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Ovarian cancer: the neglected diagnosis.
Mayo Clin Proc 2004; 79(10):1277-82MC

Abstract

OBJECTIVE

To investigate presenting signs and symptoms of ovarian cancer and stage of tumor in a community cohort of women with the diagnosis of ovarian cancer.

PATIENTS AND METHODS

We reviewed retrospectively the medical records of all women who sought primary and specialty care in Olmsted County, Minnesota, between January 1, 1985, and December 31, 1997, to evaluate presenting symptoms, time from first symptom to diagnosis of ovarian cancer, and stage of tumor at diagnosis.

RESULTS

Of 107 women with a diagnosis of ovarian cancer, the most commonly documented presenting symptom was crampy abdominal pain. Urinary symptoms and abdominal pain were the most commonly documented presenting symptom in patients with stage I and II ovarian cancers, whereas abdominal pain and increased abdominal girth were the most commonly documented symptoms in patients with stage III and IV cancer. Approximately 15% of tumors (n = 15) were found during routine evaluations or during a procedure for another problem. Less than 25% of presenting symptoms (n = 24 women) related directly to the pelvis or were more traditional gynecologic symptoms. Delays in women seeking medical care, health care system issues, competing medical conditions, physicians' failure to follow up, and women not returning for follow-up were associated with longer time to diagnosis.

CONCLUSION

Both stage I and II cancer are associated with symptoms, but few symptoms are directly related to the reproductive pelvic organs or unique to ovarian cancer. A longer interval from first sign or symptom to diagnosis of ovarian cancer is associated with both patient and health care system factors.

Authors+Show Affiliations

Department of Research, Olmsted Medical Center, 210 Ninth St SE, Rochester, MN 55904, USA. yawnx002@umn.eduNo affiliation info availableNo affiliation info available

Pub Type(s)

Journal Article
Research Support, Non-U.S. Gov't

Language

eng

PubMed ID

15473410

Citation

Yawn, Barbara P., et al. "Ovarian Cancer: the Neglected Diagnosis." Mayo Clinic Proceedings, vol. 79, no. 10, 2004, pp. 1277-82.
Yawn BP, Barrette BA, Wollan PC. Ovarian cancer: the neglected diagnosis. Mayo Clin Proc. 2004;79(10):1277-82.
Yawn, B. P., Barrette, B. A., & Wollan, P. C. (2004). Ovarian cancer: the neglected diagnosis. Mayo Clinic Proceedings, 79(10), pp. 1277-82.
Yawn BP, Barrette BA, Wollan PC. Ovarian Cancer: the Neglected Diagnosis. Mayo Clin Proc. 2004;79(10):1277-82. PubMed PMID: 15473410.
* Article titles in AMA citation format should be in sentence-case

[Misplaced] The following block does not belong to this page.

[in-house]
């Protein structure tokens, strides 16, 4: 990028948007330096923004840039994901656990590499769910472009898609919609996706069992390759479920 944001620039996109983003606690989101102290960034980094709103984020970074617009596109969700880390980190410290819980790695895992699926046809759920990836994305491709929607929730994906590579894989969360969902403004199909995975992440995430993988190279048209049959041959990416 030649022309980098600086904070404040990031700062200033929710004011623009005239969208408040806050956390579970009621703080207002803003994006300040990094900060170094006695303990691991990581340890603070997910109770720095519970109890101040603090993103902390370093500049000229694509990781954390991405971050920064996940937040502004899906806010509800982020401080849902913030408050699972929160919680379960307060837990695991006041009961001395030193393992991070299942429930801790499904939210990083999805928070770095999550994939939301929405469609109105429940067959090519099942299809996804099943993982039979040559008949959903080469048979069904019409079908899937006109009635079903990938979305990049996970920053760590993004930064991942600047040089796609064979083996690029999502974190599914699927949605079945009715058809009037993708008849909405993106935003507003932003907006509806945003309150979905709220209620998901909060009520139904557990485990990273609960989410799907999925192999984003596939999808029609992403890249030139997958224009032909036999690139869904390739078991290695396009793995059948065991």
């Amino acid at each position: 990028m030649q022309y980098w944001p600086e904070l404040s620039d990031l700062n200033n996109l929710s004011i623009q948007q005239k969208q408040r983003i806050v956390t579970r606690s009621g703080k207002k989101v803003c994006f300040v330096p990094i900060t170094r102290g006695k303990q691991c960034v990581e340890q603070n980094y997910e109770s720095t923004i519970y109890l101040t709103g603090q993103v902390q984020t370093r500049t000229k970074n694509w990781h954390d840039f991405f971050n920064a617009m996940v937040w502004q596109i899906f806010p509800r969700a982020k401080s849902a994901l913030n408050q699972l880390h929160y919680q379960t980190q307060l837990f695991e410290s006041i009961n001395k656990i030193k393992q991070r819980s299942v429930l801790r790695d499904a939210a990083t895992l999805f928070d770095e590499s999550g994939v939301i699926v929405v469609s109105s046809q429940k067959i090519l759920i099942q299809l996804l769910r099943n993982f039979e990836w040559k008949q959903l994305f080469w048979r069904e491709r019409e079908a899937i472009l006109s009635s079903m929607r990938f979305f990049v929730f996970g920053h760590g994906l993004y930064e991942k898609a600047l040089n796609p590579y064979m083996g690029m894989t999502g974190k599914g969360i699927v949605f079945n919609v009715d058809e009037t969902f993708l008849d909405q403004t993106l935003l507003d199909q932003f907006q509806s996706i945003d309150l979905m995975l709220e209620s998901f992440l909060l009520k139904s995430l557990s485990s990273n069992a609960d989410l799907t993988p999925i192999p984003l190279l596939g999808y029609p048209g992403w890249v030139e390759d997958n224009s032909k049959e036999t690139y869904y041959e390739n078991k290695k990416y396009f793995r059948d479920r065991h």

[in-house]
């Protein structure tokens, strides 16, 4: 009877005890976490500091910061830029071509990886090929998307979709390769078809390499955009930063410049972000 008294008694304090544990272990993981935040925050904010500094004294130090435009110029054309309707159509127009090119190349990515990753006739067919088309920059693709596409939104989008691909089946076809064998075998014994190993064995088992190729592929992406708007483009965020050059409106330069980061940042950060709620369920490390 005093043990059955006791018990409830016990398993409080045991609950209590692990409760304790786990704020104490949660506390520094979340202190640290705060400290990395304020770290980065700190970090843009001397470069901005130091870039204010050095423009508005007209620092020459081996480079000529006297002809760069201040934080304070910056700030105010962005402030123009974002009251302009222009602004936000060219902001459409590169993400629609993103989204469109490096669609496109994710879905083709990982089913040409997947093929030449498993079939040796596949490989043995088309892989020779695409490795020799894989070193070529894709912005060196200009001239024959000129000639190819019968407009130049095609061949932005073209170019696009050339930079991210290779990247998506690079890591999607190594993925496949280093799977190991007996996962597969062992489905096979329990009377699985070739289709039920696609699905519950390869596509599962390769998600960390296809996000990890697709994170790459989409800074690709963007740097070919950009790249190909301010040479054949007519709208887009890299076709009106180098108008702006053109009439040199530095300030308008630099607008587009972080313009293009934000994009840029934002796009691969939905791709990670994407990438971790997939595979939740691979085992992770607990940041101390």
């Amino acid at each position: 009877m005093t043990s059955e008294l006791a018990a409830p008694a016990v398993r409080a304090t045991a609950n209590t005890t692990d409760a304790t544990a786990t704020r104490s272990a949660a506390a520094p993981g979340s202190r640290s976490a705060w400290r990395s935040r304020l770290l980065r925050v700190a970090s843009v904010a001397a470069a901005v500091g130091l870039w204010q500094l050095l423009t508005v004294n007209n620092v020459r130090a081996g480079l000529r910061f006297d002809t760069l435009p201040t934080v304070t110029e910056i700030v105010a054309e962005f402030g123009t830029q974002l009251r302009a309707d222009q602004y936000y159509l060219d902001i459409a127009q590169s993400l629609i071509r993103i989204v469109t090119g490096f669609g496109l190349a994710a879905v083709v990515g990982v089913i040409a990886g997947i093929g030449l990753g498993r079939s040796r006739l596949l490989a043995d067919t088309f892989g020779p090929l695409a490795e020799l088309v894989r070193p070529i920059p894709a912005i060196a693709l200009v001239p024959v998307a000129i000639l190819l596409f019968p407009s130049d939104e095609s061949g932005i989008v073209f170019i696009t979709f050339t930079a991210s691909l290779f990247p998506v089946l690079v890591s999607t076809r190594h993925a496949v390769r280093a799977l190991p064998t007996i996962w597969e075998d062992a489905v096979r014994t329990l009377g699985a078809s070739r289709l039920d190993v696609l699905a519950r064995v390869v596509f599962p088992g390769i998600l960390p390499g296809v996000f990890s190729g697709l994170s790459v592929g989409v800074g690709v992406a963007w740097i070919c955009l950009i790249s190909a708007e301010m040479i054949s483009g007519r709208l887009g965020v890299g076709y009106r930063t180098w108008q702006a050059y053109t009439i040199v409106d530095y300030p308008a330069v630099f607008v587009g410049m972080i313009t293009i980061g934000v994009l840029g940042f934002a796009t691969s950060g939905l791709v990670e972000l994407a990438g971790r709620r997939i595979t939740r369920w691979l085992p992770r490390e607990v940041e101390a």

TY - JOUR T1 - Ovarian cancer: the neglected diagnosis. AU - Yawn,Barbara P, AU - Barrette,Brigitte A, AU - Wollan,Peter C, PY - 2004/10/12/pubmed PY - 2004/12/16/medline PY - 2004/10/12/entrez SP - 1277 EP - 82 JF - Mayo Clinic proceedings JO - Mayo Clin. Proc. VL - 79 IS - 10 N2 - OBJECTIVE: To investigate presenting signs and symptoms of ovarian cancer and stage of tumor in a community cohort of women with the diagnosis of ovarian cancer. PATIENTS AND METHODS: We reviewed retrospectively the medical records of all women who sought primary and specialty care in Olmsted County, Minnesota, between January 1, 1985, and December 31, 1997, to evaluate presenting symptoms, time from first symptom to diagnosis of ovarian cancer, and stage of tumor at diagnosis. RESULTS: Of 107 women with a diagnosis of ovarian cancer, the most commonly documented presenting symptom was crampy abdominal pain. Urinary symptoms and abdominal pain were the most commonly documented presenting symptom in patients with stage I and II ovarian cancers, whereas abdominal pain and increased abdominal girth were the most commonly documented symptoms in patients with stage III and IV cancer. Approximately 15% of tumors (n = 15) were found during routine evaluations or during a procedure for another problem. Less than 25% of presenting symptoms (n = 24 women) related directly to the pelvis or were more traditional gynecologic symptoms. Delays in women seeking medical care, health care system issues, competing medical conditions, physicians' failure to follow up, and women not returning for follow-up were associated with longer time to diagnosis. CONCLUSION: Both stage I and II cancer are associated with symptoms, but few symptoms are directly related to the reproductive pelvic organs or unique to ovarian cancer. A longer interval from first sign or symptom to diagnosis of ovarian cancer is associated with both patient and health care system factors. SN - 0025-6196 UR - https://www.unboundmedicine.com/medline/citation/15473410/Ovarian_cancer:_the_neglected_diagnosis_ L2 - https://linkinghub.elsevier.com/retrieve/pii/S0025-6196(11)62663-3 DB - PRIME DP - Unbound Medicine ER -